Wednesday, August 31, 2011

Book review: Flat Earth News

You can argue that a free, independent media is not of foremost importance to a democratic political system, but only if you want to be wrong. I may be biased (my Honours thesis was on the topic), but I find the topic endlessly interesting. Nick Davies has been in the news recently as the Guardian journalist who broke the News of the World phone-hacking story in the UK, but this book - published in 2008 - also caused quite a stir on its release.

Davies's basic argument in Flat Earth News is that modern journalism is, by & large, a mere shadow of what it should be. Rather than serving to investigate issues and hold the powerful to account, most (not all, Davies is eager to point out) modern journalism is sloppy, rushed, written by non-specialists and based (often unquestioningly) on sources with their own agendas.

Flat Earth News is filled with examples - Davies certainly didn't make any friends in the journalism industry here - and while it is largely British-based, both US & Australian journalists also come in for scrutiny. Beginning by tracking the Millennium Bug hysteria of the late 1990s (an entire industry based on extremely unlikely scenarios increasingly exaggerated by decreasingly expert sources), Davies then looks at the root cause of journalism's current malaise: the commercial imperatives of modern media owners.

Interested in running news media primarily (perhaps only) to make money, these owners are unwilling to spend the money and take the time that quality investigative journalism demands. Instead, they pare newsrooms down to the bare minimum while expecting ever-increasing quantities of content. One study Davies commissioned found that journalists are now expected to produce three times as many stories as they were a few decades ago. This is not conductive to long, detailed, thoughtful work, but rather to simply throwing together whatever comes in with minimal checking - write down what someone says, perhaps get a reaction quote from an opponent and publish: the axiom of 'More With Less' in action. (Here in Australia we see an example of this with the ABC - without any increase in budget, they've launched a 24-hr news channel on top of their existing services. And every mainstream commercial news source is much the same - decreasing the size of the staff without decreasing the quantity of news produced.)

Davies terms these workers 'churnalists', since the focus is on churning out as many stories as quickly and non-controversially as possible. This makes them particularly susceptible to PR firms, acting for governments, commercial interests or well-resourced lobby groups. These firms understand the pressures on churnalists and tailor their products accordingly, so that their clients' message can be published with as few changes as possible. Churnalists and their editors/owners are also eager to rock the established boat as little as they can, so stories are inevitably reported from the same angles time after time. Davies also takes into consideration the pressure on journalists to produce scoops and front-page (or digital equivalent) stories, thus leading to what he calls 'The Dark Arts' of journalists employing barely (or sometimes not-even-remotely) legal methods for gathering news information. This section, of course, is now overshadowed by the Murdoch press's phone hacking techniques, but even without those developments Davies points to some truly shocking lengths that journalists will go to in order to break a story, however trivial the issue may seem.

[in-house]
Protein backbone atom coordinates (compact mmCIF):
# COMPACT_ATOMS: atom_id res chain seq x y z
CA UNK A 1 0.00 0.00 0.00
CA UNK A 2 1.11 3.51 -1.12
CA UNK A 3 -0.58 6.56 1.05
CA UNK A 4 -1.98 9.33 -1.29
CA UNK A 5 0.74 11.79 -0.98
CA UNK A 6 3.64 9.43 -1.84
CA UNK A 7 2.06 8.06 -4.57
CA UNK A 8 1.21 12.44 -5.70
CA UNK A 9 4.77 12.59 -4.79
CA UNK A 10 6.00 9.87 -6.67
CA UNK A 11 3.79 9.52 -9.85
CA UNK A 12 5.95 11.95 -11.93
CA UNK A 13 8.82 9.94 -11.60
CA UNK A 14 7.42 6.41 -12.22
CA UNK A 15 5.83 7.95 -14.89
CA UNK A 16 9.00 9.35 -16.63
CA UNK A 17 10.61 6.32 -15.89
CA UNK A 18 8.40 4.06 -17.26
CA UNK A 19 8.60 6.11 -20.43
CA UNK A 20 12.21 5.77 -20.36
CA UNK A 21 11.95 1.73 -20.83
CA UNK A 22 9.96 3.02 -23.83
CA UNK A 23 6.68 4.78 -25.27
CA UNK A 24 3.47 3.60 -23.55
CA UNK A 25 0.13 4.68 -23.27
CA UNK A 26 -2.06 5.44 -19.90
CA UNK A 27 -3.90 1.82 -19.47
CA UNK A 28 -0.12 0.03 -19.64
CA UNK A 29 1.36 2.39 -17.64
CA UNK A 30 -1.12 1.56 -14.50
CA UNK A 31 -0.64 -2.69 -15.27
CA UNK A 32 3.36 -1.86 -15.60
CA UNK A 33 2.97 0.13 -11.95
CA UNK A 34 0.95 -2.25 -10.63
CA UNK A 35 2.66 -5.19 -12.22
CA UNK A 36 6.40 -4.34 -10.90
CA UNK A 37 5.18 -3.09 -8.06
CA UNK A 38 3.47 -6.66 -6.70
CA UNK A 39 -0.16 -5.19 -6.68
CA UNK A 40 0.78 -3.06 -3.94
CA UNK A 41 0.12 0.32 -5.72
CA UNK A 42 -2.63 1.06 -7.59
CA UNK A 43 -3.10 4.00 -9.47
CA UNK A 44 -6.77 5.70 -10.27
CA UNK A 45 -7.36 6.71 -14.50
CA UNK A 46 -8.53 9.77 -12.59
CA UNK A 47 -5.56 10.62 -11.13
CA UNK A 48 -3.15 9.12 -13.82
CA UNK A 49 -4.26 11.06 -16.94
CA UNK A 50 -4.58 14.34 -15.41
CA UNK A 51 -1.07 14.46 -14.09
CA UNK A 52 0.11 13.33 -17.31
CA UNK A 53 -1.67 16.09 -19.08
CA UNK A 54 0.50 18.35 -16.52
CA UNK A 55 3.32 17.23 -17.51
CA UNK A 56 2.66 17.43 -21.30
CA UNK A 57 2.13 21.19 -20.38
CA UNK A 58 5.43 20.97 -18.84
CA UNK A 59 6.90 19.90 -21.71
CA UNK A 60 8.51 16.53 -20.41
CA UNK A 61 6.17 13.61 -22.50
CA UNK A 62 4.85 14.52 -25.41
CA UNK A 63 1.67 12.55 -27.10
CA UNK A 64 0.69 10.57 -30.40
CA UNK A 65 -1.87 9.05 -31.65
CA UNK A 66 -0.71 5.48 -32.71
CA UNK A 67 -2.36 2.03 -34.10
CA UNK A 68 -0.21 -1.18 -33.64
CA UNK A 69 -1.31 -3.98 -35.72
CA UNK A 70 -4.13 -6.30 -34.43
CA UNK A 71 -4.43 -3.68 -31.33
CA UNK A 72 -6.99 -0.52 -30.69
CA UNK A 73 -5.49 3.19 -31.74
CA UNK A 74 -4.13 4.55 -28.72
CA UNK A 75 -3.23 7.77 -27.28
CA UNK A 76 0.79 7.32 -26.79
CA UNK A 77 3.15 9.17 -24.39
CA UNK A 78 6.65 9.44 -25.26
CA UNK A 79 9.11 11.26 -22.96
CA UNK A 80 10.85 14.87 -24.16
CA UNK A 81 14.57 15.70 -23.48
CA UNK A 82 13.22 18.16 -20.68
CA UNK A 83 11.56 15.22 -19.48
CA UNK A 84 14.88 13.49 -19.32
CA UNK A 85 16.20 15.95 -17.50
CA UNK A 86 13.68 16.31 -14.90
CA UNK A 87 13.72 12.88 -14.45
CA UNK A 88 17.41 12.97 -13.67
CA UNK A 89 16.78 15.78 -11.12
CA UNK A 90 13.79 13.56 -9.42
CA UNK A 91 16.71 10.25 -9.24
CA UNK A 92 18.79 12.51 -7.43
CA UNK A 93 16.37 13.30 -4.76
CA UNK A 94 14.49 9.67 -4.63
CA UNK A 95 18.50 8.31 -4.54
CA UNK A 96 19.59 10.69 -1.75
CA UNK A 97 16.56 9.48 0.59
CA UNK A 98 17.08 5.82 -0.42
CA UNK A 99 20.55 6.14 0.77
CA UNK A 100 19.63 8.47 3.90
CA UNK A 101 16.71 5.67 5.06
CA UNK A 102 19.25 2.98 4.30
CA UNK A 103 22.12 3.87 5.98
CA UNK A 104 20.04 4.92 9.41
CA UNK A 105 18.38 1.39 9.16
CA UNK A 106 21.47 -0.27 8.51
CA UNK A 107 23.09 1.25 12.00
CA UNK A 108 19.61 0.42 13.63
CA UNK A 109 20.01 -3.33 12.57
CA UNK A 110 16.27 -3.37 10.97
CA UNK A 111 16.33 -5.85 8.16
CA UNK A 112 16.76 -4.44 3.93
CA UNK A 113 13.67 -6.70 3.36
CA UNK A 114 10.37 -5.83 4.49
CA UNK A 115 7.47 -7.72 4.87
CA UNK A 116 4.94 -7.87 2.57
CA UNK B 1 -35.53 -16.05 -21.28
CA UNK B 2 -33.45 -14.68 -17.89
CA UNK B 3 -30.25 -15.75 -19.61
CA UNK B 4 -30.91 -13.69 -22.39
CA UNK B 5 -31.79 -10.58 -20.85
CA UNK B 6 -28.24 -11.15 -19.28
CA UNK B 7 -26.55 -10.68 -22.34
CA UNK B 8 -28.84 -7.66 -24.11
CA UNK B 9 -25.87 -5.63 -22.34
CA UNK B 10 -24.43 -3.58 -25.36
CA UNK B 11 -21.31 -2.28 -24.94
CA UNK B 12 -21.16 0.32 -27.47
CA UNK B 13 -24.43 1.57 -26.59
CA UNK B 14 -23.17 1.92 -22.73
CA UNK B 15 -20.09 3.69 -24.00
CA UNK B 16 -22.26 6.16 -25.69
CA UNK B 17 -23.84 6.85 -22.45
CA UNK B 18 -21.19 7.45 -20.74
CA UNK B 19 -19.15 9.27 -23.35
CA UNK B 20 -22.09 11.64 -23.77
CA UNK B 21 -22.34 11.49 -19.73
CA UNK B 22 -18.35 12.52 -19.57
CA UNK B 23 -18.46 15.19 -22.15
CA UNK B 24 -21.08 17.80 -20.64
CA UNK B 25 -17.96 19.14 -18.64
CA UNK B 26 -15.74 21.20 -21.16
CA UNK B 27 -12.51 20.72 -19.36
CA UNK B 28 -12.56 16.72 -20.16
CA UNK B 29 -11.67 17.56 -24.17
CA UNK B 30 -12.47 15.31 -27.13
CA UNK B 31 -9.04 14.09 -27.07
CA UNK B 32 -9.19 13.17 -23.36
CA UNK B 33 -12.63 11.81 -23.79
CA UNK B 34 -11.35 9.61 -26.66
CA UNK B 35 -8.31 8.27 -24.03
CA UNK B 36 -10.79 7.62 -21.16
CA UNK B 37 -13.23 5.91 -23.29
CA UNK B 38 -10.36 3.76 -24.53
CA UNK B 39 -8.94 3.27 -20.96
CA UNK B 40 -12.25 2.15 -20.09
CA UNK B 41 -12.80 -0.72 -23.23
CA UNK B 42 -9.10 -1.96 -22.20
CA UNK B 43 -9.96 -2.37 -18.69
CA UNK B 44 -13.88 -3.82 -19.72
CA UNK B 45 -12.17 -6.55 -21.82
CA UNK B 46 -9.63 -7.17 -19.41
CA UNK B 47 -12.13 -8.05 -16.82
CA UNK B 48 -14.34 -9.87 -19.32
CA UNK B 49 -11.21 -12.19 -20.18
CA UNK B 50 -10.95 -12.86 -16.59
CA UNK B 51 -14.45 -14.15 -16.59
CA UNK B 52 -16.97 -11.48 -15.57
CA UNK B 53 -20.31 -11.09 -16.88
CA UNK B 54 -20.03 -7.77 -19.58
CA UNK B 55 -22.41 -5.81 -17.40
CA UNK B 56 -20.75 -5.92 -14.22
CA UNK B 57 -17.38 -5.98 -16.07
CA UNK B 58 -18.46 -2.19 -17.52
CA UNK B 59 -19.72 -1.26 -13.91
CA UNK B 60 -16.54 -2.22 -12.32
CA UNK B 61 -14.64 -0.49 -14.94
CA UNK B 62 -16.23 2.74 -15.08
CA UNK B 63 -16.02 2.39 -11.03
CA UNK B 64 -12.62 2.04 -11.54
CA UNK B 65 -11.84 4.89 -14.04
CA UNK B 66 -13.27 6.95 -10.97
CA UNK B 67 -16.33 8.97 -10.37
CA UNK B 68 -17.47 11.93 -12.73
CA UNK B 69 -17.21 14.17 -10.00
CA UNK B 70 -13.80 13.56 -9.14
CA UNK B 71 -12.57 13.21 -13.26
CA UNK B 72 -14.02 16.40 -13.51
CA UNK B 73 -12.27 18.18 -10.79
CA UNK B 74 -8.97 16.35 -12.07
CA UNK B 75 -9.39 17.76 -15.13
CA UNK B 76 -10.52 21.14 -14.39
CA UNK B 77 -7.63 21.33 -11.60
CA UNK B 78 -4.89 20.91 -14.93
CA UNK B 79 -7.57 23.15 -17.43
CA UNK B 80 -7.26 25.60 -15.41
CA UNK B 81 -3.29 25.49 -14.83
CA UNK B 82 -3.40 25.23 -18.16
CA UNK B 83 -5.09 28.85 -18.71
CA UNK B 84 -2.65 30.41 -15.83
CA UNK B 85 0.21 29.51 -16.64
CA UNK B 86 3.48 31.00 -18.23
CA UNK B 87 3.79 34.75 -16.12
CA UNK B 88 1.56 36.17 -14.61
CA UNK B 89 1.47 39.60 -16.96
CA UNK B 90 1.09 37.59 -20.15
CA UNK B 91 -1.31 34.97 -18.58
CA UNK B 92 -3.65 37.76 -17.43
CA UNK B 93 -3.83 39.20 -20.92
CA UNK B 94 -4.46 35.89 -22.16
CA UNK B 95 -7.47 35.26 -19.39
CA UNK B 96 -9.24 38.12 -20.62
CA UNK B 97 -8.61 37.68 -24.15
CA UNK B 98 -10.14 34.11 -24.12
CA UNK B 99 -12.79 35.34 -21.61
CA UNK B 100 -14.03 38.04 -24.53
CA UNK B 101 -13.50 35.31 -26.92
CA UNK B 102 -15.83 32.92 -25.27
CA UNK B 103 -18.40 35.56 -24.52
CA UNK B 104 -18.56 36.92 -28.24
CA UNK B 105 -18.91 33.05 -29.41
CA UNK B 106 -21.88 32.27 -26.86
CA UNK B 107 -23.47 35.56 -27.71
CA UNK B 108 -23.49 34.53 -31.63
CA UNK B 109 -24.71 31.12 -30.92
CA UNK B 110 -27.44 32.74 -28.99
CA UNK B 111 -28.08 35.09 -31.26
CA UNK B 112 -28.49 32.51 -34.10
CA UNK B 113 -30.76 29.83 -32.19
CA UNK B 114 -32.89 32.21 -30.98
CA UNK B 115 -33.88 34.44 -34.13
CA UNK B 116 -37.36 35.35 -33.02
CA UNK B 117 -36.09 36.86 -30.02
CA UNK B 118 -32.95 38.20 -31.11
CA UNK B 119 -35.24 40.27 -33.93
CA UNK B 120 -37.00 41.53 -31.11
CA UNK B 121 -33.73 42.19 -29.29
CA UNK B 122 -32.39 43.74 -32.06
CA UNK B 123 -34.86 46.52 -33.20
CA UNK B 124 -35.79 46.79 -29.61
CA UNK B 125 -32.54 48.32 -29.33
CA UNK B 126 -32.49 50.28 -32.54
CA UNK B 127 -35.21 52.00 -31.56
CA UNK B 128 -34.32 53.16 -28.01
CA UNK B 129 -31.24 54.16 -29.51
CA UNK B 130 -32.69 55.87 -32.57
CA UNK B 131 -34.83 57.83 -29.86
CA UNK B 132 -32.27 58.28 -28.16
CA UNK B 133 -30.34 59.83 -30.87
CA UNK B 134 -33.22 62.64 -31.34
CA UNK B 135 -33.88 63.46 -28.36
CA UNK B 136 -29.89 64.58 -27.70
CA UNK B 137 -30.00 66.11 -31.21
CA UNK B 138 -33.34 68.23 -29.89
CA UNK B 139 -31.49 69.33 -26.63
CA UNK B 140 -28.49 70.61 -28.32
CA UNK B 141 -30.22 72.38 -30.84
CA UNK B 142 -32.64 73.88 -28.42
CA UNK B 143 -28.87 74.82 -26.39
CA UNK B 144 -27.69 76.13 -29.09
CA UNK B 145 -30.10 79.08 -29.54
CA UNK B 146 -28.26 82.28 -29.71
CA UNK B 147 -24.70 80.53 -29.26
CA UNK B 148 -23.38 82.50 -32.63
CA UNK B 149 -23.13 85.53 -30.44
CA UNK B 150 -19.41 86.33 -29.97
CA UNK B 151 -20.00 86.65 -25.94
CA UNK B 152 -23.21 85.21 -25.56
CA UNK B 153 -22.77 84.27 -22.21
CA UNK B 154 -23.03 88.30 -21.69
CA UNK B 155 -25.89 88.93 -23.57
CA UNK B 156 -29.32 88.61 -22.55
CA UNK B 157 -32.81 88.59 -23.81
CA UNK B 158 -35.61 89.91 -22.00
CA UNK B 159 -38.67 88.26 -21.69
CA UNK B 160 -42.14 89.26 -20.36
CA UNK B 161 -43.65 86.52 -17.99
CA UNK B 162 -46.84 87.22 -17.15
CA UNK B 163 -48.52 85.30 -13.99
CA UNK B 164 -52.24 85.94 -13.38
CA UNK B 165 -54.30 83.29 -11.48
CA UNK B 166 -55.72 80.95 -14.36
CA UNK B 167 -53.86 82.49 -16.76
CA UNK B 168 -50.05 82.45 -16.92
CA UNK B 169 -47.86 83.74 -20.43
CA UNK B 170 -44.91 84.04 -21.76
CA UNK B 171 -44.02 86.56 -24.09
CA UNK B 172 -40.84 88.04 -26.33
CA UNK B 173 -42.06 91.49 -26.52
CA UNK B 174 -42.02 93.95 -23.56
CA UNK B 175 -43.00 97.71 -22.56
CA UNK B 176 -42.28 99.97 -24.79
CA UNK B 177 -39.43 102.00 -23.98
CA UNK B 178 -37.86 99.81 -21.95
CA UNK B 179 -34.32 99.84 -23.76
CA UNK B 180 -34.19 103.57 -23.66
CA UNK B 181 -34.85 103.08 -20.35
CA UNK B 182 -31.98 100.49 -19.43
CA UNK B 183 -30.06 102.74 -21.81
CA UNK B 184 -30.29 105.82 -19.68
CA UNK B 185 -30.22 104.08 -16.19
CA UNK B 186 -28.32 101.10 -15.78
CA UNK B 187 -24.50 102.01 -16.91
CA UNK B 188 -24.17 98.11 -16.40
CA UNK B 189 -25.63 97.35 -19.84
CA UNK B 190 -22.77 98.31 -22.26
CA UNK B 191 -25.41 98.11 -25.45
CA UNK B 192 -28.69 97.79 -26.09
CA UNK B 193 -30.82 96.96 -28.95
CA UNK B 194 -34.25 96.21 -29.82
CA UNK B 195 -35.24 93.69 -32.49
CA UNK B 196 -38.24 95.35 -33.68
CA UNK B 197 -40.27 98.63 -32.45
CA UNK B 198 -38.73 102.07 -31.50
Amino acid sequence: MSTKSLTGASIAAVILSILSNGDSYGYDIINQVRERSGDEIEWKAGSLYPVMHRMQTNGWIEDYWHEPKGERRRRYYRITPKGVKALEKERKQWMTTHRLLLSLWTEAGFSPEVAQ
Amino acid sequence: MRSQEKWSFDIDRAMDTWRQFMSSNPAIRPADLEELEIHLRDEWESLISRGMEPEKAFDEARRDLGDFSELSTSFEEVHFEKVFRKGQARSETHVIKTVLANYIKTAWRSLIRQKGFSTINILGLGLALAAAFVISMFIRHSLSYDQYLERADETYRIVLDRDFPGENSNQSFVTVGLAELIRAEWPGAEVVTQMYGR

Flat Earth News concludes with three extended case studies drawn from British newspapers: the gradual decline of The Times' Insight investigative team, the surprisingly pro-war (in Iraq) stance of the notionally left-leaning Observer, and the barefaced lies & institutional bigotry of the Daily Mail. While the specifics of these cases may be less-familiar to non-British readers, the stories are compelling enough - and the parallels to other media organs elsewhere in the world obvious enough - for international readers to not get bored.

One of Davies's main criticisms of modern churnalism is one which has been rattling around in my mind for a while now, and he's articulated it well. The obsession with 'balance' in much journalism requires both sides of a story to presented as equal: here's something the PM said, so here's the Opposition Leader's response, and who cares which of them is more accurate? The cases on either side of the climate change debate are equal and therefore should be reported as such, and who cares if that makes the overwhelming scientific consensus of only the same importance as a tiny minority view?

The great blockbuster myth of modern journalism is objectivity, the idea that a good newspaper or broadcaster simply collects and reproduces the objective truth... In reality, what they generally promote is not objectivity at all. It's neutrality, which is a very different beast.

Neutrality requires the journalist to become invisible, to refrain deliberately (under threat of discipline) from expressing the judgements which are essential for journalism. Neutrality requires the packaging of conflicting claims, which is precisely the opposite of truth-telling.

1 comment:

  1. Oooh, and now I want to read this. Perhaps I should read one of the other many books I've borrowed from you first though? Naaahhh.